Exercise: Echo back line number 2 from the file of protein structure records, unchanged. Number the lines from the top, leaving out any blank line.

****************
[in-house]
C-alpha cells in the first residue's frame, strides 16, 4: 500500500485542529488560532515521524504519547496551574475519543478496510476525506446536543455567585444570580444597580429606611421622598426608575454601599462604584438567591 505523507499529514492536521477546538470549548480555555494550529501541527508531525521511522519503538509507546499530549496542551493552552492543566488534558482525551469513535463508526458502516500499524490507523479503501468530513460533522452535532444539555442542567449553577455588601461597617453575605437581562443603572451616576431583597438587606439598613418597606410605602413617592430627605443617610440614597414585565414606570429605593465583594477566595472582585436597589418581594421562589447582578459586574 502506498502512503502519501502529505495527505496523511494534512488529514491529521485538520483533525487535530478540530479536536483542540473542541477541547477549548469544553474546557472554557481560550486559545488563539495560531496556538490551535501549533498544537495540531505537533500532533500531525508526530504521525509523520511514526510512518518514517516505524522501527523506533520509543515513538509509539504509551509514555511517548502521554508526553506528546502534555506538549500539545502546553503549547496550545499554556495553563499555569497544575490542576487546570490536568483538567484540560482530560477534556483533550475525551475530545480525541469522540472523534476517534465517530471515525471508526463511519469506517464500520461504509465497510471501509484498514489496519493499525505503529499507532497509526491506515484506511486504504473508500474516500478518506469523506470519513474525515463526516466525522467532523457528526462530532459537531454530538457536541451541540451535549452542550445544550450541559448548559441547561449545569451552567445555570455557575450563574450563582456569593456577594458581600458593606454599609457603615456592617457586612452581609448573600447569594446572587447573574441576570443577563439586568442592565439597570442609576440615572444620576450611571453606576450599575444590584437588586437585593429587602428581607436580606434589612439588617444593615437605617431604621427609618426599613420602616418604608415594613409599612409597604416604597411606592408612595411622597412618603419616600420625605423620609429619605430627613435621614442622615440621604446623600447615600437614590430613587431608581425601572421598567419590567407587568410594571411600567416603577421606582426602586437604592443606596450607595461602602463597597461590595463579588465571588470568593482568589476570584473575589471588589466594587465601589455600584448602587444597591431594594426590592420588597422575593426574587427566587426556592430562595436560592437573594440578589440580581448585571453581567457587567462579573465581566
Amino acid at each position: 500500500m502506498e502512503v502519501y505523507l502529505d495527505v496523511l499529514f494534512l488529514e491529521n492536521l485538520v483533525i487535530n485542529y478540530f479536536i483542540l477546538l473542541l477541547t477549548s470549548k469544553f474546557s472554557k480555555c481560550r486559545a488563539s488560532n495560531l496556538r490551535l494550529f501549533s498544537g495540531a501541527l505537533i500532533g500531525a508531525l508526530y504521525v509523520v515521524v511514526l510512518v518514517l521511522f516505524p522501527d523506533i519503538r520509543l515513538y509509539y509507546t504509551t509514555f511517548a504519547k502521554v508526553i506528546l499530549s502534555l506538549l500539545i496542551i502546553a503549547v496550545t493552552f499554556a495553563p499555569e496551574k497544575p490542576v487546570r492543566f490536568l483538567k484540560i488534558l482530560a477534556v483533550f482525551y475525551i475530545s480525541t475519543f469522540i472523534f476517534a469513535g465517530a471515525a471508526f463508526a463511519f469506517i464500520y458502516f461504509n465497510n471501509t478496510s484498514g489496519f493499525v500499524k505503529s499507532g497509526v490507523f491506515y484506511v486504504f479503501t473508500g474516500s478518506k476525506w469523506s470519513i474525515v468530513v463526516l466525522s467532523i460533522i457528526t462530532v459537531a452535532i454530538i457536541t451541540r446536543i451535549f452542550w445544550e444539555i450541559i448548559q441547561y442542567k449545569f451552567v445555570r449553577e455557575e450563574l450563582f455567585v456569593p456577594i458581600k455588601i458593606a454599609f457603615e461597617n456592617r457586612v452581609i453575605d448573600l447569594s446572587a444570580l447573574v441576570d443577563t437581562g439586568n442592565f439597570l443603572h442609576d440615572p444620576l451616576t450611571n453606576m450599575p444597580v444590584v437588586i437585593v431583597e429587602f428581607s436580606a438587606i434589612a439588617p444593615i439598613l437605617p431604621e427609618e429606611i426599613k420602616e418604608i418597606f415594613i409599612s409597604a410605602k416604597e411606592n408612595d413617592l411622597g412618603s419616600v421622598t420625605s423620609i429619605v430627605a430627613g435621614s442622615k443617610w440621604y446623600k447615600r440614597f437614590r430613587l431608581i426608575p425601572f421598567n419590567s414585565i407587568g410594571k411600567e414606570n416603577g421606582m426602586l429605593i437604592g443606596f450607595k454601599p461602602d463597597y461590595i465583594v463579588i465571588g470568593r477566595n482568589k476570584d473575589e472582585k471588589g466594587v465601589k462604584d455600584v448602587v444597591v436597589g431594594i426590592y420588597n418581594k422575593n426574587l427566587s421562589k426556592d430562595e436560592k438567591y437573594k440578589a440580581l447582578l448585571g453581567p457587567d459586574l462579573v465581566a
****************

C-alpha cells in the first residue's frame, strides 16, 4: 500500500485542529488560532515521524504519547496551574475519543478496510476525506446536543455567585444570580444597580429606611421622598426608575454601599462604584438567591 505523507499529514492536521477546538470549548480555555494550529501541527508531525521511522519503538509507546499530549496542551493552552492543566488534558482525551469513535463508526458502516500499524490507523479503501468530513460533522452535532444539555442542567449553577455588601461597617453575605437581562443603572451616576431583597438587606439598613418597606410605602413617592430627605443617610440614597414585565414606570429605593465583594477566595472582585436597589418581594421562589447582578459586574 502506498502512503502519501502529505495527505496523511494534512488529514491529521485538520483533525487535530478540530479536536483542540473542541477541547477549548469544553474546557472554557481560550486559545488563539495560531496556538490551535501549533498544537495540531505537533500532533500531525508526530504521525509523520511514526510512518518514517516505524522501527523506533520509543515513538509509539504509551509514555511517548502521554508526553506528546502534555506538549500539545502546553503549547496550545499554556495553563499555569497544575490542576487546570490536568483538567484540560482530560477534556483533550475525551475530545480525541469522540472523534476517534465517530471515525471508526463511519469506517464500520461504509465497510471501509484498514489496519493499525505503529499507532497509526491506515484506511486504504473508500474516500478518506469523506470519513474525515463526516466525522467532523457528526462530532459537531454530538457536541451541540451535549452542550445544550450541559448548559441547561449545569451552567445555570455557575450563574450563582456569593456577594458581600458593606454599609457603615456592617457586612452581609448573600447569594446572587447573574441576570443577563439586568442592565439597570442609576440615572444620576450611571453606576450599575444590584437588586437585593429587602428581607436580606434589612439588617444593615437605617431604621427609618426599613420602616418604608415594613409599612409597604416604597411606592408612595411622597412618603419616600420625605423620609429619605430627613435621614442622615440621604446623600447615600437614590430613587431608581425601572421598567419590567407587568410594571411600567416603577421606582426602586437604592443606596450607595461602602463597597461590595463579588465571588470568593482568589476570584473575589471588589466594587465601589455600584448602587444597591431594594426590592420588597422575593426574587427566587426556592430562595436560592437573594440578589440580581448585571453581567457587567462579573465581566